Evolution of Sex

Evolution of Sex

Why do men exist? It seems natural that we need two sexes to reproduce, but from an evolutionary perspective it’s not as efficient because only half the adults produce offspring. Prof Matt Gage has conducted pioneering research into the role that ‘sexual selection’ plays, proving that two sexes are definitely better than one for preserving the genetic health of populations.

There are plenty of examples in nature of asexual, all-female populations that, at first glance, have a more efficient system of reproduction. In asexual species, every adult is capable of breeding, while in sexual species like ours only half of us (daughters) will produce offspring.

Why then do two sexes exist in most species on our planet? It’s a question that’s puzzled biologists since Darwin: if a defining feature of natural selection is ruthless efficiency, why bother to produce males?

To answer that question, Prof Matt Gage from UEA’s School of Biological Sciences has conducted pioneering research into the role of ‘sexual selection’ in species survival, explaining how sex can persist as a dominant mode of reproduction in nature. It turns out that competition among males and choice by females acts as an important filter against deleterious mutation build-up, protecting populations against eventual extinction. In Prof Gage’s words:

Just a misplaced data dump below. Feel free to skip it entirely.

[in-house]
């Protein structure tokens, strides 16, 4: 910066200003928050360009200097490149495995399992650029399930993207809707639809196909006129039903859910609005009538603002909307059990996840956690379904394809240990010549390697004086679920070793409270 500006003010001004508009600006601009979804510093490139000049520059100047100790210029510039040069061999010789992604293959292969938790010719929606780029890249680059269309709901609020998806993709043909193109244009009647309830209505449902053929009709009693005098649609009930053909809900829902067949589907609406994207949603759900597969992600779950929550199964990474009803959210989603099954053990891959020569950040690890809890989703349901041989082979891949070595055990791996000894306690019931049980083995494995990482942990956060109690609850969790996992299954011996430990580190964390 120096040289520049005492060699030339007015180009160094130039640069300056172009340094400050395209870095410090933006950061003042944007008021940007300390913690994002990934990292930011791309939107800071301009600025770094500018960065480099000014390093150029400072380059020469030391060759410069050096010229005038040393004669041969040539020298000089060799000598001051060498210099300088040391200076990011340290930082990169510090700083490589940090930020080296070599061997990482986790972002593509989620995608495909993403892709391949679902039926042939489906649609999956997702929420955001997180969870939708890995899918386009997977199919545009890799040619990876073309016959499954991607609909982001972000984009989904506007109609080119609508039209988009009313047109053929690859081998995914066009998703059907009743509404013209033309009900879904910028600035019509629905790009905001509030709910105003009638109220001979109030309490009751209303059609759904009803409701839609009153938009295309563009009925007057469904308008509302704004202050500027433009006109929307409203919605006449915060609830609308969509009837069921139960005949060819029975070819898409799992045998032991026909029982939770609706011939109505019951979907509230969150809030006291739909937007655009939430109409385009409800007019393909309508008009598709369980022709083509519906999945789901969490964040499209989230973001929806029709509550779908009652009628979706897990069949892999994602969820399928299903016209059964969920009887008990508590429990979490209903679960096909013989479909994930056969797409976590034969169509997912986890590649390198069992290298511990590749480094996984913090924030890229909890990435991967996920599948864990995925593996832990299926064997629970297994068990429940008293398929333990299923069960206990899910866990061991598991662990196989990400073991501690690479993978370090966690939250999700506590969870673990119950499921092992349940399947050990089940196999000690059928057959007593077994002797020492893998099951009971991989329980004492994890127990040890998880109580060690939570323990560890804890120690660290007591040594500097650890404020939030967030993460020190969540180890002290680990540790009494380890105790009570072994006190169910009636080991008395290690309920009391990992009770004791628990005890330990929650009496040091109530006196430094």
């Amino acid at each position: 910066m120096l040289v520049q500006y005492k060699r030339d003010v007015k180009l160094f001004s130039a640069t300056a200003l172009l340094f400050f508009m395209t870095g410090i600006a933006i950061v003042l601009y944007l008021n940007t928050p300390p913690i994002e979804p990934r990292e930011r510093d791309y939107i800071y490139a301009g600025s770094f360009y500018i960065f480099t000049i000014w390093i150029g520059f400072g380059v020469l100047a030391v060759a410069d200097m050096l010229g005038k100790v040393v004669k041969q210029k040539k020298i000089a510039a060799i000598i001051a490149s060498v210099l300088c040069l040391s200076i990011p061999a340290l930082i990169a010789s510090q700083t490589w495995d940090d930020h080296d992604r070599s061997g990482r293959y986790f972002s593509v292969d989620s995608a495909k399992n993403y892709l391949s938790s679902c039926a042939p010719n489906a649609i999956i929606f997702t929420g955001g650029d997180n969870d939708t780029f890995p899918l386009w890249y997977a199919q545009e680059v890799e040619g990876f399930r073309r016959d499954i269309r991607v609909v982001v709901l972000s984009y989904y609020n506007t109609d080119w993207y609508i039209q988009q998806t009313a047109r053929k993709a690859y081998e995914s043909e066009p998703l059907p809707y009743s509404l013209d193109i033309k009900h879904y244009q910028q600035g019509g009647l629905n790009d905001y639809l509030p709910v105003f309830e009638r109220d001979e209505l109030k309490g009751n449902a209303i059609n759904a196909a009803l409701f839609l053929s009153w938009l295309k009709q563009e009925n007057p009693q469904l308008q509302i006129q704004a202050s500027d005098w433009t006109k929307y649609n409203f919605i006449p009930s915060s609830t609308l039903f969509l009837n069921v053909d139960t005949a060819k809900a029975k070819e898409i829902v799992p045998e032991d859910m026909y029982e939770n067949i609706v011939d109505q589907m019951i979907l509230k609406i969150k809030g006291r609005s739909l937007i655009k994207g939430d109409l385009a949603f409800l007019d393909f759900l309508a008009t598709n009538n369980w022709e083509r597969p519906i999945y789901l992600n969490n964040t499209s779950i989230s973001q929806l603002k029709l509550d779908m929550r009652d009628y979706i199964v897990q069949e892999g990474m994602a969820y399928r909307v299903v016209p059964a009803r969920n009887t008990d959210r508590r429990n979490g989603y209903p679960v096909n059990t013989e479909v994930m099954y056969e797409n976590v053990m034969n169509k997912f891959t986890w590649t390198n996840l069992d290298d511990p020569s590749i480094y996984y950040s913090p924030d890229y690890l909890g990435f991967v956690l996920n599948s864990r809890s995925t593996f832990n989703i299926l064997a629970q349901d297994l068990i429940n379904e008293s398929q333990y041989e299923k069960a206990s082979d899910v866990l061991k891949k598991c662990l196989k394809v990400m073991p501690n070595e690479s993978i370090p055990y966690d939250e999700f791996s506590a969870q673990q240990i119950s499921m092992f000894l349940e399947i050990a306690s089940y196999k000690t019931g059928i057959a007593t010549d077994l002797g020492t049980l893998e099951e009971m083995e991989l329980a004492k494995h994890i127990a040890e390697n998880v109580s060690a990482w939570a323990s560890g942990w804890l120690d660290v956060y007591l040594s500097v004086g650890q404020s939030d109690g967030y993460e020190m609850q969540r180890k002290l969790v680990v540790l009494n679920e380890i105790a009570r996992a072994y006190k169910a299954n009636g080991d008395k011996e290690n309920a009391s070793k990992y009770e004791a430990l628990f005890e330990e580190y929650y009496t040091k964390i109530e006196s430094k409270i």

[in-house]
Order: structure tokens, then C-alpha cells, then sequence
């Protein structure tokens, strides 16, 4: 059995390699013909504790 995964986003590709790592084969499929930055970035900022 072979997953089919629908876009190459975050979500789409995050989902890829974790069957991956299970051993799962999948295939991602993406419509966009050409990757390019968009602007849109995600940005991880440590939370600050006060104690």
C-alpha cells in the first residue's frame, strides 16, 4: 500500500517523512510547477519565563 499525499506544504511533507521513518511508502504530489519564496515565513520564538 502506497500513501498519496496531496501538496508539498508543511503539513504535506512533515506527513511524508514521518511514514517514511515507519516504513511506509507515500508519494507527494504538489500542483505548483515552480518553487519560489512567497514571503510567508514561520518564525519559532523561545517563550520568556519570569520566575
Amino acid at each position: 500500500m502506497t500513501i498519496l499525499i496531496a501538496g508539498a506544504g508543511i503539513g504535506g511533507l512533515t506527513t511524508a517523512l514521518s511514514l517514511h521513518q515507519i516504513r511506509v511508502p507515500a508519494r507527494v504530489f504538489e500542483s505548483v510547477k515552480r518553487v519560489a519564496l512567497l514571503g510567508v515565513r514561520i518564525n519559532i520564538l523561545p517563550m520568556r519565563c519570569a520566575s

“To be good at out-competing rivals and attracting partners in the struggle to reproduce, which is what sexual selection acts upon, an individual has to be good at most things, which depends on genetic quality right across the genome. Sexual selection therefore provides a really efficient filter for maintaining and improving genetic health against the constant threat in every lineage of mutation build-up.

“Our findings, following years of experimental evolution, provide direct support for the idea that sex persists as a dominant mode of reproduction because it allows sexual selection to act and therefore provide these important genetic benefits.”

This research is part of a huge body of ground-breaking work that takes place at UEA – we’re internationally renowned for our expertise in the Life Sciences, being part of the most cited research centre outside of Oxbridge and London, with a highly regarded School of Biological Sciences.


The Expert

Professor Matthew Gage

Professor of Evolutionary Ecology
School of Biological Sciences
Professor Gage is an evolutionary ecologist with primary interests in reproduction, sexual selection and conflict, and especially the evolution of sperm form and function. Research uses a number of animal models (insects, fishes, mammals) in both field and laboratory studies to answer questions of the functional and adaptive significance of reproductive strategies and mechanisms. His research funding mainly comes from NERC, Leverhulme and the Royal Society.